By Todd Smith | The Caledonian Record
Two weeks ago the New York Times published an op-ed — “Send in the Troops” — authored by Senator Tom Cotton, R-Arkansas. Cotton pointed to lawlessness resulting from nationwide protests over the murder of George Floyd.
“The rioting has nothing to do with George Floyd … nihilistic criminals are simply out for the loot and the thrill of the destruction, with cadres of left-wing radicals like antifa infiltrating protest marches to exploit Floyd’s death for their own anarchic purposes.”
Cotton called for “an overwhelming show of force to disperse, detain and ultimately deter lawbreakers.” He invoked the Insurrection Act that authorizes the President to deploy the military to restore order.
“The American people aren’t blind to injustices in our society, but they know that the most basic responsibility of government is to maintain public order and safety,” Cotton concludes.
The op-ed kicked up a hornet’s nest of howls and protests, including a revolt among New York Times news staffers who said publishing the opinion put their lives in danger. From there, dominoes fell quickly.
The next day, Publisher A.G. Sulzberger apologized for the piece and said it shouldn’t have run. Shortly thereafter Editorial Page Editor James Bennett resigned and one of his deputies was re-assigned. Sulzberger said the opinion “did not meet our standards,” and blamed a “rushed editorial process.” He said the Cotton flap was just the last straw for Bennett, whose high-profile missteps overshadowed an otherwise decent career.
This, of course, got conservatives all riled up. Trump supporters jumped on the developments as proof-positive that the New York Times wasn’t a band of professional journalists as much as they were social justice warriors, trying to lead the country straight to hell.
There’s nuance to the truth, of course. The biggest thing is that opinion editors and newsrooms have different missions and are firewalled to prevent cross-contamination. That’s true, and the decision to push out Bennett was unlikely to have been decided by upset staffers or irate readers.
But in today’s social media world, the truth doesn’t matter. Rabid liberals wanted Cotton’s voice silenced and they sort of claimed a victory. Conservatives wanted the New York Times silenced and they also sort of claimed a victory.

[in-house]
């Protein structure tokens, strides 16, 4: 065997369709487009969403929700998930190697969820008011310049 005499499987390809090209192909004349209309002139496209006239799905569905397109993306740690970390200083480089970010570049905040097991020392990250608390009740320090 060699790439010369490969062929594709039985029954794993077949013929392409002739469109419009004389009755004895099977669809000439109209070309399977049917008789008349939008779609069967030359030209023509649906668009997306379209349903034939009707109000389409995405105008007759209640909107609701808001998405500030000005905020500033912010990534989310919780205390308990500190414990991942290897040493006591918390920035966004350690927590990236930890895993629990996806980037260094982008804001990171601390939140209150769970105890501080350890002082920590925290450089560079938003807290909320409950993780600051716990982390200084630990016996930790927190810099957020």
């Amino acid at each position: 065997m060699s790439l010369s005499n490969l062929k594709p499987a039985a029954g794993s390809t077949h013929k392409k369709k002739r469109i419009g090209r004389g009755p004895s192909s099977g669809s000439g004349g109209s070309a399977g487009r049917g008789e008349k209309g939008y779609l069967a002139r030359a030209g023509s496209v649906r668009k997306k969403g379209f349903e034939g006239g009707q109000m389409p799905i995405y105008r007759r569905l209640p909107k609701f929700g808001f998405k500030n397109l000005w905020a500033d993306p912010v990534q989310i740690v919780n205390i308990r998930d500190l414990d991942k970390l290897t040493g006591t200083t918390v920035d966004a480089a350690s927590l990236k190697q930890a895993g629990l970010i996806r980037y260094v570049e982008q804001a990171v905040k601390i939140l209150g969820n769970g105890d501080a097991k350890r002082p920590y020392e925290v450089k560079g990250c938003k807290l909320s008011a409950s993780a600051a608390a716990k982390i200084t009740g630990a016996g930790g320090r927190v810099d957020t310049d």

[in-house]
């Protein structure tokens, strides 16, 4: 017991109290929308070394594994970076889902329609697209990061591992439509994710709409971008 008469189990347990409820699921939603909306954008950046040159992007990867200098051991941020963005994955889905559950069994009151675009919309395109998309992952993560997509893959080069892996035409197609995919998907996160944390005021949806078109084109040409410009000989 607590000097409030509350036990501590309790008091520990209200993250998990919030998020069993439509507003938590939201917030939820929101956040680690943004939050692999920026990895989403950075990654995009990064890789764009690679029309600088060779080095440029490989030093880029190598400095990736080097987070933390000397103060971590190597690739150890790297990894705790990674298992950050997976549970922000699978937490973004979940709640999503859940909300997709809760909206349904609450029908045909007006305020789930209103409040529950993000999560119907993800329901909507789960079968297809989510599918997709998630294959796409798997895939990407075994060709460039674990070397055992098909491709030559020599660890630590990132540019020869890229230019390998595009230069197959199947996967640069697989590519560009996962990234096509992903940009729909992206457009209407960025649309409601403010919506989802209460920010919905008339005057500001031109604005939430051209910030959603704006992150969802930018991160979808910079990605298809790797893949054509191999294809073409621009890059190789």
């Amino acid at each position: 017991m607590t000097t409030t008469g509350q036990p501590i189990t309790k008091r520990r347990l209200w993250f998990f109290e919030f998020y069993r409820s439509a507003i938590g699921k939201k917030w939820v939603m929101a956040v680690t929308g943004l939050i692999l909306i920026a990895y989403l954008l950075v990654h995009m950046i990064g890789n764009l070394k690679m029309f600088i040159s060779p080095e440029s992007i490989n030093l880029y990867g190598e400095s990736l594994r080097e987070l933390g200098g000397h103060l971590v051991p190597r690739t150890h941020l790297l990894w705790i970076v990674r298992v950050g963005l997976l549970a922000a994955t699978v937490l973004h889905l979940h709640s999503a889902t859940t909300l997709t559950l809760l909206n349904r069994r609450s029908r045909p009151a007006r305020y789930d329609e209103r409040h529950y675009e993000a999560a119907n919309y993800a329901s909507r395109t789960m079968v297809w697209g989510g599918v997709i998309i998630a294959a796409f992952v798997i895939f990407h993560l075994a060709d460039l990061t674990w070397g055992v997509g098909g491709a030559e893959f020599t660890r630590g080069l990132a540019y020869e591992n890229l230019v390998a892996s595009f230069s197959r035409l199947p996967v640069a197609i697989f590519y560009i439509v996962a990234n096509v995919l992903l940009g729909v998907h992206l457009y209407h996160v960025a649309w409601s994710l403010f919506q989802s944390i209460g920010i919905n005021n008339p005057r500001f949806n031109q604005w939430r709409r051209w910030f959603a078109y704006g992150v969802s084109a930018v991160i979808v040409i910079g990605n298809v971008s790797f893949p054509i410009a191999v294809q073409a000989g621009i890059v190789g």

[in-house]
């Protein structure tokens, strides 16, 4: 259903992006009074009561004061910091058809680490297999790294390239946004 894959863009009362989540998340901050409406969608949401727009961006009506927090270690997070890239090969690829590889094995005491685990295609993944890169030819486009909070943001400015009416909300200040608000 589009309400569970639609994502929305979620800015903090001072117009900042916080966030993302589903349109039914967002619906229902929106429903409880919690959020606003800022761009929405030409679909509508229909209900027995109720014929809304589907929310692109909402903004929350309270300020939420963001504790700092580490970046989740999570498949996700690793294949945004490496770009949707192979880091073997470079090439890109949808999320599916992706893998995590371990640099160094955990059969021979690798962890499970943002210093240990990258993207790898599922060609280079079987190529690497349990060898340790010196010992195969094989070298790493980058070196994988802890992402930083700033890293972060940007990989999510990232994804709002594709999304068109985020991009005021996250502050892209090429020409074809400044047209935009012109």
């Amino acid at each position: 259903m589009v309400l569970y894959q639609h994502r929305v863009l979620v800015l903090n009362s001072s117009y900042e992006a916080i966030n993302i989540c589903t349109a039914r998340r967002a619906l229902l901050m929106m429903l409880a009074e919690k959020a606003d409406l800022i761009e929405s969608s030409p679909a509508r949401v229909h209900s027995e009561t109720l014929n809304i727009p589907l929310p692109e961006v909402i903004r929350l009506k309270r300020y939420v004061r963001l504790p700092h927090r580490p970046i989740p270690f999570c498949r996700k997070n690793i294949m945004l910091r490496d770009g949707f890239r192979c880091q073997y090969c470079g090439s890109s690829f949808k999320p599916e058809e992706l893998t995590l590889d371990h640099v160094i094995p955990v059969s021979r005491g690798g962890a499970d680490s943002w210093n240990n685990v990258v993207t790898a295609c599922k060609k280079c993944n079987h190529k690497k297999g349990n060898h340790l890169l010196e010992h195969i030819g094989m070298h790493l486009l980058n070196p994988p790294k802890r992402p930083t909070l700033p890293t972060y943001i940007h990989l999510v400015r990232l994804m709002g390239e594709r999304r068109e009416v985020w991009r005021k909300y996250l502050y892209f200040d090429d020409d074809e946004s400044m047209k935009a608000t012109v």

The big loser was a country that once-upon-a-time could handle opposing viewpoints. The aforementioned “cancel culture” is changing all that.
Consider things closer to home.
Two weeks ago we got a helpful letter from a reader who said if our editorial writers would just smarten up and support Trump, then the Caledonian-Record wouldn’t go out of business. That sentiment was echoed by a letter writer today who said she’s cancelling her subscription because of an anti-Trump cartoon. These letters are inversely proportional to similar missives we received when we (often) criticized the Obama Administration.
The Ithaca Journal, a daily newspaper in Ithaca, New York, has one person left in their newsroom. It’s an affluent college town with 32,000 people. The Caledonian-Record has a dozen journalists covering a much poorer, dramatically smaller area.
The “cancel” folks we mention apparently don’t value the journalists employed to objectively cover our region on a daily basis. Or at least those fact-based reports — which fill 95% of every edition — pale in comparison to the outrage of an opposing viewpoint. Spare them the lofty talk of a crumbling democracy, for them it all comes down to a cartoon with which they disagree.
And this poses two major problems for society.
First, there’s no room for opposing viewpoints. That means conversations can’t happen and middle ground becomes scorched earth.
Second, there can be no more financially sustainable, independent media committed to airing a wide range of opinions. That means quality, fact-based information can’t happen and our entire democracy becomes scorched earth.
Cancel culture is a tactic of tyrants, but is absolutely the right term for what we see happening before our eyes. Once a society censors all voices with controversial viewpoints, there can be no culture at all.
Todd M. Smith is the publisher of the Caledonian Record, where this editorial first appeared. He lives in St. Johnsbury.